Robinson Bradshaw

Topic: personal genomics

What Five FDA Letters Mean for the Future of DTC Genetic Testing

The FDA has published online letters sent to five personal genomics companies – 23andMe, Navigenics, deCODE Genetics, Knome and Illumina – informing the companies that they are manufacturing and selling medical devices without appropriate FDA premarket review and approval. No surprise that the news that the FDA has sent out letters to some of the […]

Mapping the Personal Genomics Landscape

Last week saw the first annual Genomes, Environments, Traits (GET) Conference, in Cambridge, Massachusetts. Timed to coincide with DNA Day 2010, the conference marked one decade since the publication of the draft consensus human genome sequence. The GET Conference was billed as “the last chance in history to collect everyone with a personal genome sequence […]

Past, Present and Future of Genomes, Environments and Traits: 140 Characters at a Time

The first annual Genomes, Environments, Traits (GET) Conference took place yesterday. The GET Conference was an incredible success, with panels, breakout sessions and presentations from all manner of genomic pioneers and futurists, as well as a tremendous audience, both in person and online. In the next few days I’ll share a few thoughts about what […]

Choosing to use genetic testing is an option. Ignorance isn’t.

Last week I posted a response to a column in the Sunday Times by Camilla Long, “Long’s Op-Ed on Personal Genomics Comes Up Short.” Readers of that piece may be interested in a further response (“Choosing to use genetic testing is an option. Ignorance isn’t“), which I wrote with Daniel MacArthur of Genetic Future, published today […]

The New York Times vs. Personal Genomics: Much Ado About Not Very Much

Earlier this month, there was speculation that The New York Times was preparing a piece “attacking” the “fledgling industry” of personal genomics (see: Linda Avey Versus the New York Times). The article in question, by reporter Andrew Pollack, was published over the weekend and, in retrospect, it’s hard to see what all the hubbub was about. […]

Long’s Op-Ed on Personal Genomics Comes Up Short

In an editorial in the Time’s of London’s Sunday edition – “When DNA means do not ask” – columnist Camilla Long took note of Glenn Close’s decision to sequence her genome. Long’s column begins with gossipy comments appropriate to her usual home turf (which is not science journalism). But she soon gets into territory clearly […]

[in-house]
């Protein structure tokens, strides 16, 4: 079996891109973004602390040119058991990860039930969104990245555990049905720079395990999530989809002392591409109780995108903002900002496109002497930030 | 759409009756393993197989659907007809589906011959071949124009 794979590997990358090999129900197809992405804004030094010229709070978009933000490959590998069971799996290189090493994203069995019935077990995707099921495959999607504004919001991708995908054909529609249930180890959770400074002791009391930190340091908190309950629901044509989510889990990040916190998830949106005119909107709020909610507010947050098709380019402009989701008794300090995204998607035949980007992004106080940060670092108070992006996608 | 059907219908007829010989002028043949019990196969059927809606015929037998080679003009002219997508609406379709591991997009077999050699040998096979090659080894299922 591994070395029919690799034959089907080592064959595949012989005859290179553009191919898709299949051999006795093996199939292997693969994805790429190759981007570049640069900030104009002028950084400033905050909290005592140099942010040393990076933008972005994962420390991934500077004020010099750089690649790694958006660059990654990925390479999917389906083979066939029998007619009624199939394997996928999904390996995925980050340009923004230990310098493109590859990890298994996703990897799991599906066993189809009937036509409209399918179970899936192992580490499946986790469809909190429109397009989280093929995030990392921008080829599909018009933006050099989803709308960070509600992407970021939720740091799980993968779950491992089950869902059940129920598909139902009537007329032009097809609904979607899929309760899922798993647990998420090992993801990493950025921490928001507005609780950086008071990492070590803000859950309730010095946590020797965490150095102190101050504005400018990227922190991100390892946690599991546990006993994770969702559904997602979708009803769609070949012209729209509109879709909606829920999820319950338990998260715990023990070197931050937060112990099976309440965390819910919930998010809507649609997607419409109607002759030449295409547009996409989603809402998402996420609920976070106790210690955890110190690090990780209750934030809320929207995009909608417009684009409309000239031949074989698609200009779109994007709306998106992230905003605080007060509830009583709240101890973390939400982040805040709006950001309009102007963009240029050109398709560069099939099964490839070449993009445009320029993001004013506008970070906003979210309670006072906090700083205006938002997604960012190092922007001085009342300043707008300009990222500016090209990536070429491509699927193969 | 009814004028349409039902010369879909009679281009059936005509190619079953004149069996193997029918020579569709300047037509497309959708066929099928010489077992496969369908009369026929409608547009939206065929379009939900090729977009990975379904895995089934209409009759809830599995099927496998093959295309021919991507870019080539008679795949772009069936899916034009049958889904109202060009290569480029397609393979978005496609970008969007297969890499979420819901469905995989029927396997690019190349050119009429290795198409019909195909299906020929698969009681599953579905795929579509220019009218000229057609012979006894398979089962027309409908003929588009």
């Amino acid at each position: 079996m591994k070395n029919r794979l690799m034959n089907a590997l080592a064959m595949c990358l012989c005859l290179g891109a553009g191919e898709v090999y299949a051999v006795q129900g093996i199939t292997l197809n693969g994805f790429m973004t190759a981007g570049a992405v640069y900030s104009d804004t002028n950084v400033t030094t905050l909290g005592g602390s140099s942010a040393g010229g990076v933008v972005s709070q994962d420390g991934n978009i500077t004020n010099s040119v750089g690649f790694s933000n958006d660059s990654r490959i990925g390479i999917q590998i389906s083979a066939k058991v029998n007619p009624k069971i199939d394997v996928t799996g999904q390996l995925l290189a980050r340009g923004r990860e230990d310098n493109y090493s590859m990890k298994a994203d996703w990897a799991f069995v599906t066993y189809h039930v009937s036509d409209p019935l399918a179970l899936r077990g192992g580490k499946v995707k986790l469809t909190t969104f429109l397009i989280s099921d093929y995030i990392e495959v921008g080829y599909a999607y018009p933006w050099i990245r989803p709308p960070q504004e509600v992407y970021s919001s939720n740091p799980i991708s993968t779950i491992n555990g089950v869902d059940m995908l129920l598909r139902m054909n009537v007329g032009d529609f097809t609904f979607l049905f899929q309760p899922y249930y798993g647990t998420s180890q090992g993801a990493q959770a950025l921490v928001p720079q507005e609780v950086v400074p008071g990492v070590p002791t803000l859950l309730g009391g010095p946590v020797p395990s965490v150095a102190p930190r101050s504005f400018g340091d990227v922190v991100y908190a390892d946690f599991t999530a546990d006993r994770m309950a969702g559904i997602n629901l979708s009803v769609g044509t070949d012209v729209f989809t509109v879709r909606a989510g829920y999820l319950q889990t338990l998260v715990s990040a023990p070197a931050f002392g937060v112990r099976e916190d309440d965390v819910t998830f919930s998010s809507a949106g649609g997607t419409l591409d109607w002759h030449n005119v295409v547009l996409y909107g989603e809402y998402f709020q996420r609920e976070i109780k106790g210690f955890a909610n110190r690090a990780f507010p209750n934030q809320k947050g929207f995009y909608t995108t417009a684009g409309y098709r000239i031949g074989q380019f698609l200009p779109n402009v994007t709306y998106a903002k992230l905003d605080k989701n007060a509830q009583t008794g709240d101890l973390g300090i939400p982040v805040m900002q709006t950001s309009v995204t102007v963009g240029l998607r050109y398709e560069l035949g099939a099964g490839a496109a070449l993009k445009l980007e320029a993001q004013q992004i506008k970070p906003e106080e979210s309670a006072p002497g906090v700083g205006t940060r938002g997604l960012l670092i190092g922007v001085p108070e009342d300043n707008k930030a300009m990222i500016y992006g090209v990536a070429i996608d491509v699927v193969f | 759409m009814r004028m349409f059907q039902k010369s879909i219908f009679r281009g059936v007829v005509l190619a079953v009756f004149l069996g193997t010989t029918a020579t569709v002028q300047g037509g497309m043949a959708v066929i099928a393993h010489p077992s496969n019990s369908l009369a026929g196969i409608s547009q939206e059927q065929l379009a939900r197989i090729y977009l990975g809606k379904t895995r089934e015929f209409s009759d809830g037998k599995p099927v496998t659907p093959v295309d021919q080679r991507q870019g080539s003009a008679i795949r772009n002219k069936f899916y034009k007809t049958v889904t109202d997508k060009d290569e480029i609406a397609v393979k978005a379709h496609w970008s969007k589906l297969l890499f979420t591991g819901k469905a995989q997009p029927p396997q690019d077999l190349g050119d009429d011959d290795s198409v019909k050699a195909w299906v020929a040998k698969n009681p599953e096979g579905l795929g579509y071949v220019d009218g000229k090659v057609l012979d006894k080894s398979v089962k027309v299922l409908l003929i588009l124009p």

Why the State of Personal Genomics is Not as Dire as You Think

Another Tale of the Struggle of Personal Genomics, Full of Sound and Fury, Signifying…What? After a while, the personal genomics news cycle can begin to feel predictable. Recently, and not for the first time, there have been rumblings that personal genomics pioneer 23andMe is struggling. The most recent “news” appears to be a December SEC […]

Personal Genomics in the News: Desmond Tutu and the GET Conference

It’s been a busy twenty-four hours in the world of personal genomics. Yesterday, as announced in the journal Nature, the number of individuals who have had their genomes sequenced and made publicly available increased by two. Archbishop Desmond Tutu and !Gubi, a tribal elder from a Bushman (or Khoisan) community in Namibia, joined the ranks […]

Personal Genomics: A Participatory Activity

Last week the GLR covered deCODEme’s announcement that it was offering existing customers of its main competitor, 23andMe, the opportunity to have their genomic data interpreted by deCODEme’s own service. For free. Although somewhat surprising from a short-term commercial perspective, I generally liked the move by deCODE as a means to improve the company’s genomic […]

CSHL and a Brief Survey on Genetic Testing for Psychiatric Diseases

As many readers are probably aware, Cold Spring Harbor Laboratory is presenting its second meeting on Personal Genomes next week. Freelance science writer and blogger Ginny Hughes will be speaking about the science and attitudes of genetic testing for psychiatric diseases. She’s prepared a very short survey on the topic so please help her out with a […]